The Mongolian Parliament (the Great Hural, as it’s known) has outlined its vision for civil service reforms that it says are needed to improve performance and combat ‘irresponsible behaviour’.
The meeting on Tuesday, almost two years since new civil service laws were brought in, included a number of standing committees covering ethics, social policy and innovation.
“Today, about 60 per cent of [Mongolia’s] 198,000 civil servants are young people born since 1980,” B. Baatarzorig, Chairman of the Civil Service Council, said. “There is a need to change the approach, understanding and attitudes of the civil service. Reforms are being carried out based on merit principles, promotion systems and research.”
Baatarzorig revealed that the civil service exams are now entirely digital and that the government’s internal HR software is now connected to the payroll systems, which presumably allows for a more corporate-style performance-based rewards system.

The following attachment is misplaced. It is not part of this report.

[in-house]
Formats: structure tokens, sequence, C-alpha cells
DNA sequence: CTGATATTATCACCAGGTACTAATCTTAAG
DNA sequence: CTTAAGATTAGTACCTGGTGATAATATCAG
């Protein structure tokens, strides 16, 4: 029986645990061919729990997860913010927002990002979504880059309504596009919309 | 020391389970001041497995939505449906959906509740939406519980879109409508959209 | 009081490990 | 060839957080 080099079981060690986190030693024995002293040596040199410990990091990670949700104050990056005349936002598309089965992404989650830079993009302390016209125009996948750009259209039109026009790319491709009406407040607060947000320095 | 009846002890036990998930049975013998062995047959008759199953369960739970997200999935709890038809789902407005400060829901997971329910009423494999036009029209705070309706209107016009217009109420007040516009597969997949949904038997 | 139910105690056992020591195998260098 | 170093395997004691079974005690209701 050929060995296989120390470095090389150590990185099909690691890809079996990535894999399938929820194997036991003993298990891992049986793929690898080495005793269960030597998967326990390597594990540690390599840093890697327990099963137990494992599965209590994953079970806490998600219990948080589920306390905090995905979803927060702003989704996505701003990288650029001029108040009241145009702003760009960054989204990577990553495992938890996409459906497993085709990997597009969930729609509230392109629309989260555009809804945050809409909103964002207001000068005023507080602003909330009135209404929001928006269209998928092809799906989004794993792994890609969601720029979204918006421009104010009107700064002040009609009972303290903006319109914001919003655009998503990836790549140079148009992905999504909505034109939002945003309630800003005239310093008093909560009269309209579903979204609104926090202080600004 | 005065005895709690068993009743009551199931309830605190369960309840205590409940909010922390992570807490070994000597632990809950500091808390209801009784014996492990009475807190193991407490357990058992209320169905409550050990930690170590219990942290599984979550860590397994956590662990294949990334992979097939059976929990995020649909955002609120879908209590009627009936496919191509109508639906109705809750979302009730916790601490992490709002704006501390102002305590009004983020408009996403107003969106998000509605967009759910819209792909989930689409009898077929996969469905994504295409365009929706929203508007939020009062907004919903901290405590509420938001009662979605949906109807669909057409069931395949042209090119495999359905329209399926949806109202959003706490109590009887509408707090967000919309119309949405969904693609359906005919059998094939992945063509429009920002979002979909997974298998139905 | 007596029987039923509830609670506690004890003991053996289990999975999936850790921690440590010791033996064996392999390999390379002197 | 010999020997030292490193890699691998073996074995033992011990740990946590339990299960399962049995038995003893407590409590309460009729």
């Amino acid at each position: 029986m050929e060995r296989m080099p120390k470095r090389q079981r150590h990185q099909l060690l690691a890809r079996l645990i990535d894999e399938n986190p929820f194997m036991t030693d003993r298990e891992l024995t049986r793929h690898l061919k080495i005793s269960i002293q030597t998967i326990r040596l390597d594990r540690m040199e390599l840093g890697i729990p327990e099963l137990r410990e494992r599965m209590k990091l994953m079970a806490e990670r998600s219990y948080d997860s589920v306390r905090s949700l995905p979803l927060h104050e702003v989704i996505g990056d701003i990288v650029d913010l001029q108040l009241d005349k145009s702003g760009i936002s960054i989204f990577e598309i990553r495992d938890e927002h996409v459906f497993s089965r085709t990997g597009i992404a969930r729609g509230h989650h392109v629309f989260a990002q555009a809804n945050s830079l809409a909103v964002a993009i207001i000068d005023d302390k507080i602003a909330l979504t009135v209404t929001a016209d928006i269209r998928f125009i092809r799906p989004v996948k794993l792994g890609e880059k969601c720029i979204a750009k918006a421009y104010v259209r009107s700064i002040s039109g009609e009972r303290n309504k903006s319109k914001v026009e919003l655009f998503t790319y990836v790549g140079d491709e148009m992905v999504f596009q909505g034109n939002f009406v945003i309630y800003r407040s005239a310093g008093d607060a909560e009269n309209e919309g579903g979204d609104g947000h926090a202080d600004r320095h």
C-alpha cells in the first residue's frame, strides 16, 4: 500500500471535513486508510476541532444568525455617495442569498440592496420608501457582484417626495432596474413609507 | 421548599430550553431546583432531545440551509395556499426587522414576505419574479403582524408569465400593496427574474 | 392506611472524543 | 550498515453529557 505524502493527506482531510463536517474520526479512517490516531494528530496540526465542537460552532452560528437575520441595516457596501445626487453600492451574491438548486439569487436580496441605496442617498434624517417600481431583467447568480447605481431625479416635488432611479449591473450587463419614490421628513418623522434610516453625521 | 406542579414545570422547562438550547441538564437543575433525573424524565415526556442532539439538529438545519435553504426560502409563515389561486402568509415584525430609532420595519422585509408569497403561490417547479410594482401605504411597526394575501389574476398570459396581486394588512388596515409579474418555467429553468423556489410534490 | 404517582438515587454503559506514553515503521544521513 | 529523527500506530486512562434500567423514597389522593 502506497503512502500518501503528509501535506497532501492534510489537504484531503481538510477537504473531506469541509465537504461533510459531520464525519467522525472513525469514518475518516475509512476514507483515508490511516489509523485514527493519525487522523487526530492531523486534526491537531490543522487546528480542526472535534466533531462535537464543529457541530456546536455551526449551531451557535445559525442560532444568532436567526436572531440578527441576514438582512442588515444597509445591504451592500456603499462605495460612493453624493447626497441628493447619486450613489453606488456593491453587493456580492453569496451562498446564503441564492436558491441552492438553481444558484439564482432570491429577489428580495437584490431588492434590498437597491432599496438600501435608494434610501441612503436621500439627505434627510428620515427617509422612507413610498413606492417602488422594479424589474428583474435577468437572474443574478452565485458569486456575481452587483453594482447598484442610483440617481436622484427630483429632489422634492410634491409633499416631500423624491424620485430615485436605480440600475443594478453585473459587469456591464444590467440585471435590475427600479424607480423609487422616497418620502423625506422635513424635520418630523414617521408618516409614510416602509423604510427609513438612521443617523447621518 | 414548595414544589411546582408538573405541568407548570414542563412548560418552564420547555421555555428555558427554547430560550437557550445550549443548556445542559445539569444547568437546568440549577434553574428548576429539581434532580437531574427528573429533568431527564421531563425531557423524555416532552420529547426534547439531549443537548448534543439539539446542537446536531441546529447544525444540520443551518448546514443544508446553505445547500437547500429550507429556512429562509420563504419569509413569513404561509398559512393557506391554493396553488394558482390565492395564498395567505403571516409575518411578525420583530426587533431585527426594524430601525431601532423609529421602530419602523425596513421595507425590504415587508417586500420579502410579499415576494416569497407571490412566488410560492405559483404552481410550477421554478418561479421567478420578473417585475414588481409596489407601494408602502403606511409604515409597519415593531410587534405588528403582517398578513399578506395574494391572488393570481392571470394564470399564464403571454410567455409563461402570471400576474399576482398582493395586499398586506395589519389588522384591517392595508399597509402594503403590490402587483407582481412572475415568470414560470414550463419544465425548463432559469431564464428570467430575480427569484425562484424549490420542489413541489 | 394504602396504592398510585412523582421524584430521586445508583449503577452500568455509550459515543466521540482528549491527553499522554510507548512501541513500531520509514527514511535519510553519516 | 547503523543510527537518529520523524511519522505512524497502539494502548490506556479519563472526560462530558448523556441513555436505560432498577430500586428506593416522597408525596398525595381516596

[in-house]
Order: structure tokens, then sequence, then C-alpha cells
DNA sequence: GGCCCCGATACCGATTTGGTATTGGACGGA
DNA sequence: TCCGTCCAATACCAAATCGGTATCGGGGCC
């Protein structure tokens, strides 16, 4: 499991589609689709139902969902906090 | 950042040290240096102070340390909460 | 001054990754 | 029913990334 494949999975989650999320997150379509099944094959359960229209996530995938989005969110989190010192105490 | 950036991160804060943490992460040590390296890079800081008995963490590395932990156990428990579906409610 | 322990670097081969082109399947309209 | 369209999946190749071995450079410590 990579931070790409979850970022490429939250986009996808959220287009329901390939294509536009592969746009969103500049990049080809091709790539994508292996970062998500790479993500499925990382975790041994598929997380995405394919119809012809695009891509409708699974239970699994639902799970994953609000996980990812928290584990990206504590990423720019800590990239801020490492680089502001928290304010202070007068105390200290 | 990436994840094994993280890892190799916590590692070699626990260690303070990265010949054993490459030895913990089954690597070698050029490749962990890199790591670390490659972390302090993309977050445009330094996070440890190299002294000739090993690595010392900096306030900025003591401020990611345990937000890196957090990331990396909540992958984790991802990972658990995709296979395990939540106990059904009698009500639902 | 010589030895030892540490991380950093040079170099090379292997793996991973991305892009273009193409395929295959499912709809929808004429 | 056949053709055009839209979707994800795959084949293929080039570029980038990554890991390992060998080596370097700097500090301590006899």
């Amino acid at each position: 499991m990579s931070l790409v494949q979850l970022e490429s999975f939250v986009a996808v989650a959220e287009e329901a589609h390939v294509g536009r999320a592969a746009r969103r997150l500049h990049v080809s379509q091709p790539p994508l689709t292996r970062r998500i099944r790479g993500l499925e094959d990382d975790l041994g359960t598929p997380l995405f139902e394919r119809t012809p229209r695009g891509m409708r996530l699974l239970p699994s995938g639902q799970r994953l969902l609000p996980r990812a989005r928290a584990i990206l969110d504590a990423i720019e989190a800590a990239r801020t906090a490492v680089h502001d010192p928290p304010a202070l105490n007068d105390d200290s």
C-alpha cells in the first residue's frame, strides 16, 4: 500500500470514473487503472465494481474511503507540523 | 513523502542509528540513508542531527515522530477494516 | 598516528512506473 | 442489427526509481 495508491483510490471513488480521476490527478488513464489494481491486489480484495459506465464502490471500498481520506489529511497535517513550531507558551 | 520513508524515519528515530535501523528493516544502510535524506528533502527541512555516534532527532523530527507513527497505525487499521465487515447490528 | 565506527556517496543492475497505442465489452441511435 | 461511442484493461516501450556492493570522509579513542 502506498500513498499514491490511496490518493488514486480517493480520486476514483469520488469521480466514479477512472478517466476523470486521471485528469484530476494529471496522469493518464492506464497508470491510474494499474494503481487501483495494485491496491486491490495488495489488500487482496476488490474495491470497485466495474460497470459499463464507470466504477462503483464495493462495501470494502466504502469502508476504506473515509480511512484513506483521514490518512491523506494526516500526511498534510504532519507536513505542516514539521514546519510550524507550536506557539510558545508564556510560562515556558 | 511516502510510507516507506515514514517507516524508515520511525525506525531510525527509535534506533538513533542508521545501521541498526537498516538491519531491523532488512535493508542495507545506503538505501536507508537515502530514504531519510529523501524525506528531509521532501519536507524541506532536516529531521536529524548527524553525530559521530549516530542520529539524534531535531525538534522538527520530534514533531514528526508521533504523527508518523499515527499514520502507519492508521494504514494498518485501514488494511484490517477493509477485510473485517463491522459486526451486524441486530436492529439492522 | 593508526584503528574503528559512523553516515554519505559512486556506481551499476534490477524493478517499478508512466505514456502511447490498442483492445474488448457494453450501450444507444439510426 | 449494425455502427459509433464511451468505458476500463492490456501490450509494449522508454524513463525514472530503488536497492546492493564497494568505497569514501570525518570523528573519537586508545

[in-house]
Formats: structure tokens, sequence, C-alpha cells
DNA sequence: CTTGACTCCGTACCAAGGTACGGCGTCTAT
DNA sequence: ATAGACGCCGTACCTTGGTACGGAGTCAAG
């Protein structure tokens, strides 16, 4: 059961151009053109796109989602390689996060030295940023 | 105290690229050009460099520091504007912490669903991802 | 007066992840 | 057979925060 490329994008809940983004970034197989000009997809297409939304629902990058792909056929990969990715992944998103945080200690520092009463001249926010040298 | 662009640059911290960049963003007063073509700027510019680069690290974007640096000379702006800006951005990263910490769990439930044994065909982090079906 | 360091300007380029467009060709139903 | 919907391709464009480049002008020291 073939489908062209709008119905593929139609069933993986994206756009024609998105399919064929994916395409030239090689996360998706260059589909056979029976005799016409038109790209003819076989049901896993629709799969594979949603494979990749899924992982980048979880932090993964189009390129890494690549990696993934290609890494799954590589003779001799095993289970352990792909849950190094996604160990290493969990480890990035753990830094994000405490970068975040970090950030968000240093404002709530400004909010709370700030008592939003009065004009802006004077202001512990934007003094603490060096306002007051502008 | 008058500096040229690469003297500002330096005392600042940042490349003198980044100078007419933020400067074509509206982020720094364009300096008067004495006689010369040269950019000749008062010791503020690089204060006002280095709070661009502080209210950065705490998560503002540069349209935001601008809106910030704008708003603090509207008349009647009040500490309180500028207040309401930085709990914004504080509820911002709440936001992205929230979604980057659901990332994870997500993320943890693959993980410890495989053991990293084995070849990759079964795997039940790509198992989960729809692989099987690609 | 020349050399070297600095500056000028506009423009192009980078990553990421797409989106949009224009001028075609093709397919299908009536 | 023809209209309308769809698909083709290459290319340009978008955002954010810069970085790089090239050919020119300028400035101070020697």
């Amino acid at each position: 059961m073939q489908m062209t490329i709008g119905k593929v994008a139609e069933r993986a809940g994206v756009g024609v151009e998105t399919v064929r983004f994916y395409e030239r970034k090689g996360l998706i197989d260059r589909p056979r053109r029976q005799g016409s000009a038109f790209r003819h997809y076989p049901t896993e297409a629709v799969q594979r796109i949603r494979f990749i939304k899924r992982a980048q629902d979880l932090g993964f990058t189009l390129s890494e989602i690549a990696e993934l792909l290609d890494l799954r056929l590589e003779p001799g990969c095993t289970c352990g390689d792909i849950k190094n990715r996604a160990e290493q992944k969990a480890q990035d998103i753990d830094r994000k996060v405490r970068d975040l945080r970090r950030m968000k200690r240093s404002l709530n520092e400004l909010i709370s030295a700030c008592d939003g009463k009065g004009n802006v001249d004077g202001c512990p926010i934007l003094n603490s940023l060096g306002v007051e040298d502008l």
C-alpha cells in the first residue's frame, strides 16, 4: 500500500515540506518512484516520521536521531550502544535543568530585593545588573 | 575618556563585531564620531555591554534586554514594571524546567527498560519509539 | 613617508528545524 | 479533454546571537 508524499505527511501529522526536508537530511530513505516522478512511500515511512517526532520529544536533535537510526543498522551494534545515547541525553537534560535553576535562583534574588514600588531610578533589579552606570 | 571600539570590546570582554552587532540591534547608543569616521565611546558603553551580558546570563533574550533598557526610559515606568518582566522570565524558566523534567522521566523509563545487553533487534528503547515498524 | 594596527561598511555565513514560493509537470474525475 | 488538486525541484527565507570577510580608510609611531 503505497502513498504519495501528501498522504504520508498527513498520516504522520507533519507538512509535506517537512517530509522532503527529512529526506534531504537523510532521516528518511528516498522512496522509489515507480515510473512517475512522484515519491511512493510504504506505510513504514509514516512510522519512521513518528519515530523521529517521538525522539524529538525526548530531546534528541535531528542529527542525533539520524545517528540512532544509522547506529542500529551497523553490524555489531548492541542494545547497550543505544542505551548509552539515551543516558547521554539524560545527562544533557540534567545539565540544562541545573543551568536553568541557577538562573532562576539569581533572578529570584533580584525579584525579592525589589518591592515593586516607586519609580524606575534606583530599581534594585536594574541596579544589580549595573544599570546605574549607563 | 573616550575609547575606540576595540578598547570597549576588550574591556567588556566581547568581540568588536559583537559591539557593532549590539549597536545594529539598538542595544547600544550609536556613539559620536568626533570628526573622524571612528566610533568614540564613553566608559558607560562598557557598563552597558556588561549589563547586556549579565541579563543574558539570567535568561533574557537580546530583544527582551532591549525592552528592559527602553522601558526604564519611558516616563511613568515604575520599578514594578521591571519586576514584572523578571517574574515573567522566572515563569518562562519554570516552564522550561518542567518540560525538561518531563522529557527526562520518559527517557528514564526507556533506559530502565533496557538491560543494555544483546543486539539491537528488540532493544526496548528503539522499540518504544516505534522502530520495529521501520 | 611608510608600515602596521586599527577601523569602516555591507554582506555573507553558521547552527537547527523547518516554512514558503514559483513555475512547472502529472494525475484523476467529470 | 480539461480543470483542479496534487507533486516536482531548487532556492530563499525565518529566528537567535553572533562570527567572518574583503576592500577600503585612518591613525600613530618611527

L. Enkh-Amgalan, Chairman of the Standing Committee on State Structure, said that this merit-based system will better reflect civil servants’ skills and productivity.
“We have to solve the social and economic problems of our civil servants,” Enkh-Amgalan said. “In reality, after paying a salary of 400-500 thousand MNT, it is useless to demand [that they] work day and night.
“Therefore, there is a need to introduce a performance-based system for civil servants. The more skilled and productive people are, the higher their salaries and social security should be.”
The digital transition of the civil service and its push for a corporate-style performance-based system could help alleviate some of the bureaucratic burden weighing on foreign investment.
In 2019, the World Bank rated Mongolia 81st out of 190 countries for ‘ease of doing business’.
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